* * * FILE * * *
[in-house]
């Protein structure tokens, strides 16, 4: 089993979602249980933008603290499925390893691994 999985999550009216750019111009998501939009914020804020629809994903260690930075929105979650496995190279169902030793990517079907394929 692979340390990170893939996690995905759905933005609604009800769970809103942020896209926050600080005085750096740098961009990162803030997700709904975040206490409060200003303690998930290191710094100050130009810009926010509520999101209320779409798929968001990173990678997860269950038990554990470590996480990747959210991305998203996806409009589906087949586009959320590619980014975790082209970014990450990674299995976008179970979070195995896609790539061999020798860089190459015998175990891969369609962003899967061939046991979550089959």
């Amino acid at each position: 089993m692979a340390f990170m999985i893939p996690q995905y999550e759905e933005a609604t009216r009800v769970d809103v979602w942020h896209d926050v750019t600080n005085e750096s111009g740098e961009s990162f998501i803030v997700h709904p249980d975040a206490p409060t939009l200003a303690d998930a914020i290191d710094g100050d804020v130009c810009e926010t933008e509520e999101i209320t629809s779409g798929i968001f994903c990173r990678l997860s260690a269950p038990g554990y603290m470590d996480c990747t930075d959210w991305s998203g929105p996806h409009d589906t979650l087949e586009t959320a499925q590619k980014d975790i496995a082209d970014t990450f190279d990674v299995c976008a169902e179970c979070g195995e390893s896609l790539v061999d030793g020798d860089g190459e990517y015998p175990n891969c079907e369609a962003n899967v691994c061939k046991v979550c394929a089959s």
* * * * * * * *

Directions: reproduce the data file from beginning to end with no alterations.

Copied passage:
[in-house]
């Protein structure tokens, strides 16, 4: 089993979602249980933008603290499925390893691994 999985999550009216750019111009998501939009914020804020629809994903260690930075929105979650496995190279169902030793990517079907394929 692979340390990170893939996690995905759905933005609604009800769970809103942020896209926050600080005085750096740098961009990162803030997700709904975040206490409060200003303690998930290191710094100050130009810009926010509520999101209320779409798929968001990173990678997860269950038990554990470590996480990747959210991305998203996806409009589906087949586009959320590619980014975790082209970014990450990674299995976008179970979070195995896609790539061999020798860089190459015998175990891969369609962003899967061939046991979550089959």
């Amino acid at each position: 089993m692979a340390f990170m999985i893939p996690q995905y999550e759905e933005a609604t009216r009800v769970d809103v979602w942020h896209d926050v750019t600080n005085e750096s111009g740098e961009s990162f998501i803030v997700h709904p249980d975040a206490p409060t939009l200003a303690d998930a914020i290191d710094g100050d804020v130009c810009e926010t933008e509520e999101i209320t629809s779409g798929i968001f994903c990173r990678l997860s260690a269950p038990g554990y603290m470590d996480c990747t930075d959210w991305s998203g929105p996806h409009d589906t979650l087949e586009t959320a499925q590619k980014d975790i496995a082209d970014t990450f190279d990674v299995c976008a169902e179970c979070g195995e390893s896609l790539v061999d030793g020798d860089g190459e990517y015998p175990n891969c079907e369609a962003n899967v691994c061939k046991v979550c394929a089959s």